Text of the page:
Friday, January 18, 2013
Jane G. Gravelle
Senior Specialist in Economic Policy
A striking feature of the modern U.S. economy is its growing openness—its increased integration with the rest of the world. The attention of tax policymakers has recently been focused on the growing participation of U.S. firms in the international economy and the increased pressure that engagement places on the U.S. system for taxing overseas business. Is the current U.S. tax system for taxing U.S. international business the appropriate one for the modern era of globalized business operations, or should its basic structure be reformed?
The current U.S. system for taxing international business is a hybrid. In part the system is based on a residence principle, applying U.S. taxes on a worldwide basis to U.S. firms while granting foreign tax credits to alleviate double taxation. The system, however, also permits U.S. firms to defer foreign-source income indefinitely—a feature that approaches a territorial tax jurisdiction. In keeping with its mixed structure, the system produces a patchwork of economic effects that depend on the location of foreign investment and the circumstances of the firm. Broadly, the system poses a tax incentive to invest in countries with low-tax rates of their own and a disincentive to invest in high-tax countries. In theory, U.S. investment should be skewed towards low-tax countries and away from high-tax locations.
Evaluations of the current tax system vary, and so do prescriptions for reform. According to traditional economic analysis, world economic welfare is maximized by a system that applies the same tax burden to prospective (marginal) foreign and domestic investment so that taxes do not distort investment decisions. Such a system possesses “capital export neutrality,” and could be accomplished by worldwide taxation applied to all foreign operations along with an unlimited foreign tax credit. In contrast, a system that maximizes national welfare—a system possessing “national neutrality”—would impose a higher tax burden on foreign investment, thus permitting an overall disincentive for foreign investment. Such a system would impose worldwide taxation, but would permit only a deduction, and not a credit, for foreign taxes.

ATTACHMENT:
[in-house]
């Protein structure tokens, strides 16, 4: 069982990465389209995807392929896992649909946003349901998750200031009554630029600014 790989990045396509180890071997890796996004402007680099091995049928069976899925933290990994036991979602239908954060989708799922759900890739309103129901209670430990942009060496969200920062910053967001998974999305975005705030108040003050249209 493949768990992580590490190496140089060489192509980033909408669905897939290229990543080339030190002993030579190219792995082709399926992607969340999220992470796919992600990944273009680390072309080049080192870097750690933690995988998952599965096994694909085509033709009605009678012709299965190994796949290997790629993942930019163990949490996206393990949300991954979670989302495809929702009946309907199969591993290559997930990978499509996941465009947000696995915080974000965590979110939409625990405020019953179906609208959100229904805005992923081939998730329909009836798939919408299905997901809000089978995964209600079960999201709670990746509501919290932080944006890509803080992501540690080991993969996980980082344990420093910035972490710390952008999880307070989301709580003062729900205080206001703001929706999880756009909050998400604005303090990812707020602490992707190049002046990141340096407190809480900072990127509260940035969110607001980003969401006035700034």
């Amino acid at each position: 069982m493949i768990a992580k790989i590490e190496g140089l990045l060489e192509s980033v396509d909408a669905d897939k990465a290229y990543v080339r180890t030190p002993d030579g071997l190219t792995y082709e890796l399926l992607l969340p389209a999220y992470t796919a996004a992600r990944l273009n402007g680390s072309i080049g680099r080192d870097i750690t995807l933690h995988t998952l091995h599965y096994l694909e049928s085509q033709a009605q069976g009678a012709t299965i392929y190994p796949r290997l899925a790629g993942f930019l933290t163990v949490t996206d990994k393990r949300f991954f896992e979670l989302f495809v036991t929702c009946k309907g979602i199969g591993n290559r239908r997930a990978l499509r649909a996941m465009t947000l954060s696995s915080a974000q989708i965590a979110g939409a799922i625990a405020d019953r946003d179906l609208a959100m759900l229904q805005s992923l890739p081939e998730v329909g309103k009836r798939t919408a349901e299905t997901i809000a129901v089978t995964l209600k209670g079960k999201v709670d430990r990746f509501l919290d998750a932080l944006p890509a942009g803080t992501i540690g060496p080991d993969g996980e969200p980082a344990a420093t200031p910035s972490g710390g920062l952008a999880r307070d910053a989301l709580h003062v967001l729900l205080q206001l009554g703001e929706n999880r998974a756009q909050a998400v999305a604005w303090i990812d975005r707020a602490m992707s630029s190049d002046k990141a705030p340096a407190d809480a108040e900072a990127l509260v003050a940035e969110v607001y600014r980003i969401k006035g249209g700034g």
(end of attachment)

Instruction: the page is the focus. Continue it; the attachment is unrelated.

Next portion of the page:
A tax system based on territorial taxation would exempt overseas business investment from U.S. tax. In recent years, several proponents of territorial taxation have argued that changes in the world economy have rendered traditional prescriptions for international taxation obsolete, and instead prescribe territorial taxation as a means of maximizing both world and national economic welfare. For such a system to be neutral, however, capital would have to be completely immobile across locations. A case might be made that such a system is superior to the current hybrid system, but it is not clear that it is superior to other reforms, including not only a movement toward worldwide taxation by ending deferral, but also restricting deductions for costs associated with deferred income or restricting deferral and foreign tax credits for tax havens.
Date of Report: December 27, 2012
Number of Pages: 25
Order Number: RL34115
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